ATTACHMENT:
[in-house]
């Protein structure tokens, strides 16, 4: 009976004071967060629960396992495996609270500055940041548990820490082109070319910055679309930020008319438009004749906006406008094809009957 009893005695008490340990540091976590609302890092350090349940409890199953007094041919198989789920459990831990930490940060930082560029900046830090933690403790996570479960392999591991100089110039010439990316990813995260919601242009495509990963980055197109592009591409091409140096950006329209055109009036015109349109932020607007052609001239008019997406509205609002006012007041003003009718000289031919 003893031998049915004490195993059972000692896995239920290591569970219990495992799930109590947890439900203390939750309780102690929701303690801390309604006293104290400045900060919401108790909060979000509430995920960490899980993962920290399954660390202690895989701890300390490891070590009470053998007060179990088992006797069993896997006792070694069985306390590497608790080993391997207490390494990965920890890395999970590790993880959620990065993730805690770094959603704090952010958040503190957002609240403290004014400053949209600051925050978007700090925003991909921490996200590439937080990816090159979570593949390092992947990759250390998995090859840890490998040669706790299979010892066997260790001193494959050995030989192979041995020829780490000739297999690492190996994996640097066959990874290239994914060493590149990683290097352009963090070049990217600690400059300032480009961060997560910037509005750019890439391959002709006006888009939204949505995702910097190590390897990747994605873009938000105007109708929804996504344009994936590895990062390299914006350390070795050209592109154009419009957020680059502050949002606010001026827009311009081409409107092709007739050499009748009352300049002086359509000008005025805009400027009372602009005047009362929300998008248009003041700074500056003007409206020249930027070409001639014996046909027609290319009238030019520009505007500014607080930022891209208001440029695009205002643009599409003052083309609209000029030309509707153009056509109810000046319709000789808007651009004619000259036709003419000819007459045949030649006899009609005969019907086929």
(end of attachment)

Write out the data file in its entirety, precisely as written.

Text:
[in-house]
């Protein structure tokens, strides 16, 4: 009976004071967060629960396992495996609270500055940041548990820490082109070319910055679309930020008319438009004749906006406008094809009957 009893005695008490340990540091976590609302890092350090349940409890199953007094041919198989789920459990831990930490940060930082560029900046830090933690403790996570479960392999591991100089110039010439990316990813995260919601242009495509990963980055197109592009591409091409140096950006329209055109009036015109349109932020607007052609001239008019997406509205609002006012007041003003009718000289031919 003893031998049915004490195993059972000692896995239920290591569970219990495992799930109590947890439900203390939750309780102690929701303690801390309604006293104290400045900060919401108790909060979000509430995920960490899980993962920290399954660390202690895989701890300390490891070590009470053998007060179990088992006797069993896997006792070694069985306390590497608790080993391997207490390494990965920890890395999970590790993880959620990065993730805690770094959603704090952010958040503190957002609240403290004014400053949209600051925050978007700090925003991909921490996200590439937080990816090159979570593949390092992947990759250390998995090859840890490998040669706790299979010892066997260790001193494959050995030989192979041995020829780490000739297999690492190996994996640097066959990874290239994914060493590149990683290097352009963090070049990217600690400059300032480009961060997560910037509005750019890439391959002709006006888009939204949505995702910097190590390897990747994605873009938000105007109708929804996504344009994936590895990062390299914006350390070795050209592109154009419009957020680059502050949002606010001026827009311009081409409107092709007739050499009748009352300049002086359509000008005025805009400027009372602009005047009362929300998008248009003041700074500056003007409206020249930027070409001639014996046909027609290319009238030019520009505007500014607080930022891209208001440029695009205002643009599409003052083309609209000029030309509707153009056509109810000046319709000789808007651009004619000259036709003419000819007459045949030649006899009609005969019907086929």